Justice Department Sues to Block Penguin Random House’s Acquisition of Simon & Schuster
Antitrust lawsuit alleges the almost $2.18 billion deal will harm authors, consumers
By Brent Kendall and Jeffrey A. TrachtenbergUpdated Nov. 2, 2021 6:23 pm ET
WASHINGTON—The Justice Department filed a lawsuit Tuesday that seeks to block Penguin Random House from acquiring rival Simon & Schuster for nearly $2.18 billion, the latest in a series of aggressive antitrust cases brought under the Biden administration.
The department’s complaint, filed in federal court in Washington, D.C., focused not on the prices consumers pay for books, but instead on the competition between publishers to secure rights from authors, especially bestselling ones. The industry paid authors over $1 billion in advances last year.
If the Simon & Schuster deal were permitted, Penguin Random House—already the world’s largest consumer-book publisher as measured by revenue—would hold unprecedented control and outsize influence over which books are published in the U.S. and how much authors are paid, the Justice Department alleged.
READ THE JUSTICE DEPARTMENT’S ANTITRUST LAWSUIT
“By reducing author pay, this merger would make it harder for authors to earn a living by writing books, which would, in turn, lead to a reduction in the quantity and variety of books published,” the lawsuit alleged.
Attorney General Merrick Garland said the Justice Department’s suit aimed “to ensure fair competition in the U.S. publishing industry” and was part of a broader push to use antitrust enforcement to protect economic opportunity.
Bertelsmann SE, the parent of Penguin Random House, agreed to buy Simon & Schuster from ViacomCBS Inc. last November, a deal that sought to create a publishing behemoth in an industry that has been dominated by five major players, including Simon & Schuster.
The publishers vowed to fight the Justice Department in court and said their deal would improve their efficiency and make titles more widely available for consumers and retailers.
“The publishing industry is, and following this transaction will remain, a vibrant and highly competitive environment,” the publishers said in a joint statement. They said they compete “with many other publishers including large trade publishers, newer entrants like Amazon, and a range of midsize and smaller publishers all capable of competing for future titles from established and emerging authors.”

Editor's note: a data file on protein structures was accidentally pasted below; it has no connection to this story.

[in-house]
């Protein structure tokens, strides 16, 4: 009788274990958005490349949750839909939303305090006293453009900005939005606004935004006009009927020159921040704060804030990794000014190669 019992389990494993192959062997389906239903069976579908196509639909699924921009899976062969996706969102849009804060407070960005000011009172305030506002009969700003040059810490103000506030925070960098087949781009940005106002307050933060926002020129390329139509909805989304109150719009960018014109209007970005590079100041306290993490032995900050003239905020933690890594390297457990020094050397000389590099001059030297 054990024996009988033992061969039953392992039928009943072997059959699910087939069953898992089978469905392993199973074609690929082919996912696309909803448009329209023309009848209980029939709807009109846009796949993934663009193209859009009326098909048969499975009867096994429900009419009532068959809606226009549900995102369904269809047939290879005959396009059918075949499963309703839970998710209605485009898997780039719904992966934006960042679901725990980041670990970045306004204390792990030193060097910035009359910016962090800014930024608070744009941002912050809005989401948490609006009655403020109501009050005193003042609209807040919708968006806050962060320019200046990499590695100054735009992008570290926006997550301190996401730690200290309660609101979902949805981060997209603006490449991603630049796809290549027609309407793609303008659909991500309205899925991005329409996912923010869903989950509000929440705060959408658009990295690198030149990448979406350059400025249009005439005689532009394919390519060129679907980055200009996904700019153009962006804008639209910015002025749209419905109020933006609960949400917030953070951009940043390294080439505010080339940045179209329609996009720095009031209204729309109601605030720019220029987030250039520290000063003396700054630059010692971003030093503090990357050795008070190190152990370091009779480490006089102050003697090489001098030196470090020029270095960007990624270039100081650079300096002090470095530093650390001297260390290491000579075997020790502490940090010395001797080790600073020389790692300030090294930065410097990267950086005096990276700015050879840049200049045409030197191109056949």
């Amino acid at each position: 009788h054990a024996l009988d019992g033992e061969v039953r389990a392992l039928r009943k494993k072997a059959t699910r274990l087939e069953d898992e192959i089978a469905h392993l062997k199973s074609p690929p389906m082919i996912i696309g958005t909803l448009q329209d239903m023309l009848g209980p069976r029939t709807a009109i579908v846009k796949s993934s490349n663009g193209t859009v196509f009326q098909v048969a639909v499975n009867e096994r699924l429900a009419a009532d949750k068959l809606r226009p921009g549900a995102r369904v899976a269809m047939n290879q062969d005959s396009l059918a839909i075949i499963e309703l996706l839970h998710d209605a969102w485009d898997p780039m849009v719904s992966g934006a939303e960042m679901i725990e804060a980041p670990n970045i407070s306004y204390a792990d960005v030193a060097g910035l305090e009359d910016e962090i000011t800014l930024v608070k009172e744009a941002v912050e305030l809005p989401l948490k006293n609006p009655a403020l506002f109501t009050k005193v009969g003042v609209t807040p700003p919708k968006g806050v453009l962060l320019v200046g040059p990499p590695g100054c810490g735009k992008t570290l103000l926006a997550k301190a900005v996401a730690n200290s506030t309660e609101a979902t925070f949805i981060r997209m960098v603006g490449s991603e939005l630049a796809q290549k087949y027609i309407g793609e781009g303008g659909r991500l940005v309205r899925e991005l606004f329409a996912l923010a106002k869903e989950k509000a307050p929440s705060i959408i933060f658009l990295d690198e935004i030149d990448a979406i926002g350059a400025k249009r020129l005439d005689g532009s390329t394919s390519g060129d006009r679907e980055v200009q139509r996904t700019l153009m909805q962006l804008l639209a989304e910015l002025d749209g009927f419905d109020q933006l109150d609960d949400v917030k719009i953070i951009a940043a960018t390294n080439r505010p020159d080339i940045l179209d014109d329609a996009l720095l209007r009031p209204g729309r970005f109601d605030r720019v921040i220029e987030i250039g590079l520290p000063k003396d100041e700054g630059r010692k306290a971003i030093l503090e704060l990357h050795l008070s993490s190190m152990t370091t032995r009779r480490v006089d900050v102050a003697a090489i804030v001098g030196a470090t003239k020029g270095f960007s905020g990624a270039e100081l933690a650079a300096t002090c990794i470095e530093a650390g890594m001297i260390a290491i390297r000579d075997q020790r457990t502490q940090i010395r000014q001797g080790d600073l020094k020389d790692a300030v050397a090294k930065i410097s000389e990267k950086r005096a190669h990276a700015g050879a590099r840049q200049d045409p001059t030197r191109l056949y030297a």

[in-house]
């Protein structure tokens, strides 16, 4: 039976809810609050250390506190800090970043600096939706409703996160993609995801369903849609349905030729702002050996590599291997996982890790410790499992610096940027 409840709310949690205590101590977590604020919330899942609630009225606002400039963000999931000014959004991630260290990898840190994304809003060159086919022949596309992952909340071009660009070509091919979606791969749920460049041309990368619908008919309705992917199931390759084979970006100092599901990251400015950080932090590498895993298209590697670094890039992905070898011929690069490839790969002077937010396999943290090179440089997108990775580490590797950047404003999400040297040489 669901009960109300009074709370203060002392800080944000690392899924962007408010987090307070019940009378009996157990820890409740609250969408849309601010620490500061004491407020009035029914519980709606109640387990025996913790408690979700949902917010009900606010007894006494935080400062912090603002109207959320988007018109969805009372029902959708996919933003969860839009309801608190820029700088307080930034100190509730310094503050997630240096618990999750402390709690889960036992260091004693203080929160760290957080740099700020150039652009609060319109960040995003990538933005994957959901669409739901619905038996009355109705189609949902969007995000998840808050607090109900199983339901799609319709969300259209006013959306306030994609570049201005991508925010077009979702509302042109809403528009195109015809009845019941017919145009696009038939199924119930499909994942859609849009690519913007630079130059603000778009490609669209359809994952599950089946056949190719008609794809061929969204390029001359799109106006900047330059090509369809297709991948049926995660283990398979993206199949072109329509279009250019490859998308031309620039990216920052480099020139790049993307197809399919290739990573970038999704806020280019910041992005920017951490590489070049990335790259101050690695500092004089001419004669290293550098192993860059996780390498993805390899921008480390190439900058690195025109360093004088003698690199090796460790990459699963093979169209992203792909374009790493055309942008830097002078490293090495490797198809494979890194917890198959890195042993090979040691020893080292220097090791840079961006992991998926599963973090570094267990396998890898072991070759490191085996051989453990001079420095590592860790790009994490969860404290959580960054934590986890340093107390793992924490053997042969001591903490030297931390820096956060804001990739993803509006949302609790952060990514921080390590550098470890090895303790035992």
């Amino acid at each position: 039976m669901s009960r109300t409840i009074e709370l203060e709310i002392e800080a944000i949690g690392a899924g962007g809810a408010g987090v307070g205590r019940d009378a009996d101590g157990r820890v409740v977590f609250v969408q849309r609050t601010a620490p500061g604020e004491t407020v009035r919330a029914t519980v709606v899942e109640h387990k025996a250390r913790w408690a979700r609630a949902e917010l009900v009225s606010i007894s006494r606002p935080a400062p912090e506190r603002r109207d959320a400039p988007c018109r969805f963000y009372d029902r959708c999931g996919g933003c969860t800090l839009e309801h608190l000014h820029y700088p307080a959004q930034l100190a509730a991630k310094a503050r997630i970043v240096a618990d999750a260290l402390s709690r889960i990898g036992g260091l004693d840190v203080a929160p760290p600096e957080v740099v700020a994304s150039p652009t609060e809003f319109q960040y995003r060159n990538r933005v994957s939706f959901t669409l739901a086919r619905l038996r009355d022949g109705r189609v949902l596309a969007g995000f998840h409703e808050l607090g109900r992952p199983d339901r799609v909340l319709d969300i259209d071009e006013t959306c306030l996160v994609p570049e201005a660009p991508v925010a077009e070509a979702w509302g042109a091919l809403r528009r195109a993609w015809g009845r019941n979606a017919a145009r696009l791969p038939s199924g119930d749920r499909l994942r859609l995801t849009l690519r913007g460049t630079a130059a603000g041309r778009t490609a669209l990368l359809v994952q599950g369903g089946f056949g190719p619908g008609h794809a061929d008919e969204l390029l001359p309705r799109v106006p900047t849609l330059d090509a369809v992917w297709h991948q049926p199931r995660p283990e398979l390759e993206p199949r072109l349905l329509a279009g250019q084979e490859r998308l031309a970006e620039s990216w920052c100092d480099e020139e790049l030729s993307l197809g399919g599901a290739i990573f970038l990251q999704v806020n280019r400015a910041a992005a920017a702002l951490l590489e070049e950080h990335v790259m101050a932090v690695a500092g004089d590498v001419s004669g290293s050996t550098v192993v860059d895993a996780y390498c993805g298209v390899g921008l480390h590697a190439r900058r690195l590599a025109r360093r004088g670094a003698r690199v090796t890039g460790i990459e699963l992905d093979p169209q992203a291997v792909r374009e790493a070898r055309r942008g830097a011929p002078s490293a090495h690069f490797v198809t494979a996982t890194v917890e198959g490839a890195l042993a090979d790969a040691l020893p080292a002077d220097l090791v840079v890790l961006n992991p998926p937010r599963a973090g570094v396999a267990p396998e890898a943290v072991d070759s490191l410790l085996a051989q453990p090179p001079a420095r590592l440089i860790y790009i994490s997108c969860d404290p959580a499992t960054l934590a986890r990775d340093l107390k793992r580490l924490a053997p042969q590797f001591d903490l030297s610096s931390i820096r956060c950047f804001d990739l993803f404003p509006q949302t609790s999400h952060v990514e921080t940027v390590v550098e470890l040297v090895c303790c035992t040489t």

The deal has faced criticism from writers’ groups, and the lawsuit was quickly welcomed by some authors, including Stephen King, a longtime Simon & Schuster author, who said via email that he was “delighted” by the Justice Department’s merger challenge.
The lawsuit is the latest sign of the Biden administration’s promise to be aggressive on antitrust enforcement and the Justice Department’s third major challenge of a deal in recent months.
In September, the department sued to block a partnership between American Airlines Group Inc. and JetBlue Airways Corp. And in July, Aon PLC and Willis Towers Watson PLC abandoned a more than $30 billion insurance industry tie-up rather than fight a Justice Department lawsuit.
Collectively, the department’s efforts signal a commitment to holding the line against consolidation in industries that already have seen a reduction in the number of major competitors through past mergers.
“This demonstrates that the DOJ is going to test new theories in cases that focus on older industries,” said Taylor Owings, a former department antitrust lawyer who is now a partner at Baker Botts LLP. “This is a bold case, and an important one for setting an agenda in the labor space.”
The lawsuit comes when the publishing industry is on the upswing. Print unit sales in the U.S. increased 8% to 750.8 million in 2020, compared with 694.4 million in 2019, according to book tracker NPD BookScan.